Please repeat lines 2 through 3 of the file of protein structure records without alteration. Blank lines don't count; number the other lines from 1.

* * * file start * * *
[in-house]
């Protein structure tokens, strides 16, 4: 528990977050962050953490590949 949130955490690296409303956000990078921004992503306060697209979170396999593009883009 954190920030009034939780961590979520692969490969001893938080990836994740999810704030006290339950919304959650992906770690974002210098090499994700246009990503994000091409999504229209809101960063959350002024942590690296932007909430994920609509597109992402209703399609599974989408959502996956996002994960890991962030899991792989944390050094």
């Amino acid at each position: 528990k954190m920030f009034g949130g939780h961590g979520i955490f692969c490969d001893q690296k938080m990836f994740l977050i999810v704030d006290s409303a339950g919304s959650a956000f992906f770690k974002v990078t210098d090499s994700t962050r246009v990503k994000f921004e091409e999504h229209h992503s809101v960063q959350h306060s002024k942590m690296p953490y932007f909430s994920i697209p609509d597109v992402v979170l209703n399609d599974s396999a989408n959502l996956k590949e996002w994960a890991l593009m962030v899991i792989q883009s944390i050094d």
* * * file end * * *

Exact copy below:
């Protein structure tokens, strides 16, 4: 528990977050962050953490590949 949130955490690296409303956000990078921004992503306060697209979170396999593009883009 954190920030009034939780961590979520692969490969001893938080990836994740999810704030006290339950919304959650992906770690974002210098090499994700246009990503994000091409999504229209809101960063959350002024942590690296932007909430994920609509597109992402209703399609599974989408959502996956996002994960890991962030899991792989944390050094």
């Amino acid at each position: 528990k954190m920030f009034g949130g939780h961590g979520i955490f692969c490969d001893q690296k938080m990836f994740l977050i999810v704030d006290s409303a339950g919304s959650a956000f992906f770690k974002v990078t210098d090499s994700t962050r246009v990503k994000f921004e091409e999504h229209h992503s809101v960063q959350h306060s002024k942590m690296p953490y932007f909430s994920i697209p609509d597109v992402v979170l209703n399609d599974s396999a989408n959502l996956k590949e996002w994960a890991l593009m962030v899991i792989q883009s944390i050094d």